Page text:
We may all be eagerly awaiting the Rio Olympics next summer but Team GB athletes have long been putting in the hard work – a fact reflected in this year’s BBC Sports Personality of the Year shortlist.
No fewer than eight British athletes who are tipped to make the podium in Rio next year have been named among the 12 contenders for this year’s award.
The winner will be announced during the live Sports Personality of the Year show, held at Belfast’s SSE Arena on Sunday December 20, after a public phone and online vote.
But in the mean time, let’s meet the Team GB contenders:
Olympic road race silver medallist Lizzie Armitstead achieved a lifelong dream when she became world road race champion in September, although that was not her only highlight of the year.
Opening up with the Ladies Tour of Qatar overall title in February, the 26-year-old continued her fine form throughout the year and successfully defended her World Cup title.
A crash in the Women’s Tour did not keep her out for long as she claimed the British road race title before following that up with an impressive triumph at the World Championships in Richmond – taking victory by a wheel following a gruelling 130km race.
Having taken time out of the sport following heptathlon gold at London 2012, Jessica Ennis-Hill announced her return in style in 2015 by claiming her second world title.
She finished fourth on her return to heptathlon at the Hypo-Meeting in Gotzis at the start of the summer – her first time doing the full event since the London Games – and comfortably achieve the Olympic qualifying standard for Rio 2016 in the process.
And although she left it until the last possible moment to decide on her participation in Beijing in August, the 29-year-old needn’t have worried as she won the world title with a score of 6,669 points – a performance that earned her a nomination as European Athlete of the Year.
Mo Farah was another to light up this summer’s World Championships in Beijing as he became the first man to pull off a triple double – triumphing in two athletics events at two World Championships and an Olympics.
The year had already started off in promising fashion when Farah broke the indoor two-mile world record at the Birmingham Indoor Grand Prix in February in a time of 8:03.40 minutes.
He then broke the 14-year-old European half marathon record in Lisbon in March before making his seven global track titles in a row when he won the 5000m and 10,000m in Beijing.
Chris Froome simply let nothing stand in his way this July as he became the first Briton to win the Tour de France for a second time.
The 30-year-old had to battle hostile crowds, questions over the legitimacy of his stunning performances and a stellar field to prosper during the gruelling three-week race.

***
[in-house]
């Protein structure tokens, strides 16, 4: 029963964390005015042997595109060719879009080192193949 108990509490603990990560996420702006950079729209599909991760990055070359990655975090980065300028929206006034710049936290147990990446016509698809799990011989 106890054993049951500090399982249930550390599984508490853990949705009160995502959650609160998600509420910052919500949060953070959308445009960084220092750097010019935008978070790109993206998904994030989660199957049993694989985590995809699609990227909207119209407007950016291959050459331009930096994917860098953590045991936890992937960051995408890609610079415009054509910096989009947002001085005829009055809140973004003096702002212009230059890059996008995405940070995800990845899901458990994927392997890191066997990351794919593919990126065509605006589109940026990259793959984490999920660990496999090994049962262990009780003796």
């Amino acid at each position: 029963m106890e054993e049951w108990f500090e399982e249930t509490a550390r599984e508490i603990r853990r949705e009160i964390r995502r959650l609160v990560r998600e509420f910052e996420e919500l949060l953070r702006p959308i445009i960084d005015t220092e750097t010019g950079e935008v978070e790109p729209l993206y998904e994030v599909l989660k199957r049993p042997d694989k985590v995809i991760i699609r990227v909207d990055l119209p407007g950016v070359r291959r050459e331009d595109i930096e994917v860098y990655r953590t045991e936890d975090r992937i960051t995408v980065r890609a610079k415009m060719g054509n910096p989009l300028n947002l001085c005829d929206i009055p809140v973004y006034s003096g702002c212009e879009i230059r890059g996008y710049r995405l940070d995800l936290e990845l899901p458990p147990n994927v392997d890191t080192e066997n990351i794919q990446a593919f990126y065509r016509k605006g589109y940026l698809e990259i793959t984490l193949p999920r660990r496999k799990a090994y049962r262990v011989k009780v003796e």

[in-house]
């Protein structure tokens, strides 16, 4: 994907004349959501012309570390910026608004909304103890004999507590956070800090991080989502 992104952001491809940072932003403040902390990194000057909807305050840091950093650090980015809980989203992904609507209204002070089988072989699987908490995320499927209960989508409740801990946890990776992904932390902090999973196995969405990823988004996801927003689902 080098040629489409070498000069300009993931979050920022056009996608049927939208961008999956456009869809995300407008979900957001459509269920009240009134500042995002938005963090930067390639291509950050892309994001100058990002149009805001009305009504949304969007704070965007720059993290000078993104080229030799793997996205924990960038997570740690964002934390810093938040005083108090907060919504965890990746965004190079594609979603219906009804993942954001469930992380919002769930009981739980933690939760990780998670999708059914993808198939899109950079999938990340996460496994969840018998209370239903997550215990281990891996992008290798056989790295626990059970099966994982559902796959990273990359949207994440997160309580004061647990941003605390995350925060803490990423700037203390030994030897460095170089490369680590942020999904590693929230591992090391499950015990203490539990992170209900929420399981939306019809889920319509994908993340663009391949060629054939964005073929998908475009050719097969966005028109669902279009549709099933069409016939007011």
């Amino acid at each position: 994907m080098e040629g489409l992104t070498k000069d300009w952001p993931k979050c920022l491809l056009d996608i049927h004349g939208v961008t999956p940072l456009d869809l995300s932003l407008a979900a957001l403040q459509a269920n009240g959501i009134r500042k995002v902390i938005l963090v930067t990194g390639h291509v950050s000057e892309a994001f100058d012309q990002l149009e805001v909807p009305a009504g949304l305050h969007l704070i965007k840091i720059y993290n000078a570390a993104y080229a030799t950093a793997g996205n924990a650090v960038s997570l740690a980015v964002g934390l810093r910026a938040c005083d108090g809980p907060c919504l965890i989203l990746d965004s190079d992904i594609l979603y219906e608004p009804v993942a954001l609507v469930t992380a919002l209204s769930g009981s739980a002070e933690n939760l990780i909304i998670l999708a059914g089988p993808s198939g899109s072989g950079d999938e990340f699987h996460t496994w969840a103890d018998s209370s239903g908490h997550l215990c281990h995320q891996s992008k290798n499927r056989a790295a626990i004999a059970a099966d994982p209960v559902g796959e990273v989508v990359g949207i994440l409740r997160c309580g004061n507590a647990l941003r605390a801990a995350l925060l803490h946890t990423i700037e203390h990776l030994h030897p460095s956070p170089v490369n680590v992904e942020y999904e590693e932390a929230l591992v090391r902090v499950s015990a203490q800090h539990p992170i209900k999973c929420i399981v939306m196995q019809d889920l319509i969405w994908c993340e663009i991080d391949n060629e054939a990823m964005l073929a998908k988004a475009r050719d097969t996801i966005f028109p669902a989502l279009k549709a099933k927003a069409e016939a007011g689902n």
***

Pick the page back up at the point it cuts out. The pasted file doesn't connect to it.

An excellent first week and an outrageous burst to climb La Pierre-Saint-Martin on stage 10 formed the foundation for Froome’s win, surely he will better his 6th-place SPOTY finish that he received in 2013?
Andy Murray achieved something in 2015 that not even Andy Murray thought he could – lead Great Britain to their first Davis Cup title for 79 years.
Murray was simply unbeatable in singles and doubles throughout the competition, contributing 11 of GB’s 12 winning rubbers in this year’s World Group campaign – only a record five-time Davis Cup winner John McEnroe can beat.
The 28-year-old also won four titles on three different surfaces to ultimately finish the year as world number two for the first time in his career and will be eyeing a first Australia Open title in early 2016.
A swimming phenom in 2015, Adam Peaty set the pool alight at the World Swimming Championships in Kazan to become the first man to complete the 50m and 100m breaststroke double.
The 20-year-old then helped GB to gold in the mixed 4x100 medley relay in world record time, while he currently holds the world record for both the 50m and 100m breaststroke.
Many are tipping Peaty, who trains in Derby, to become the first British man to win Olympic swimming gold in Rio for 28 years and you shouldn’t bet against him.
Greg Rutherford’s long jump legacy was further cemented this summer as he claimed World Championship gold to add to his Olympic, European and Commonwealth titles.
Previously only four Britons had ever held all four titles simultaneously – Daley Thompson, Linford Christie, Sally Gunnell and Jonathan Edwards – and the 29-year-old needed a stadium record jump of 8.41m to do it in Beijing!
And now equipped with a long jump runway and sandpit in his back garden, who would doubt Rutherford can add a second Olympic gold in Rio next summer?
Another record breaker, Max Whitlock became the first British man to win World Gymnastics Championships gold as he pipped teammate Louis Smith by 0.01points in the pommel horse in Glasgow.
The 22-year-old also picked up two silver medals, helping GB to second place in the team event before throwing down a stunning floor routine to finish with three medals.
Having suffered with glandular fever early on in the year Whitlock certainly somersaulted back in style, could he be the first gymnast to win the BBC award?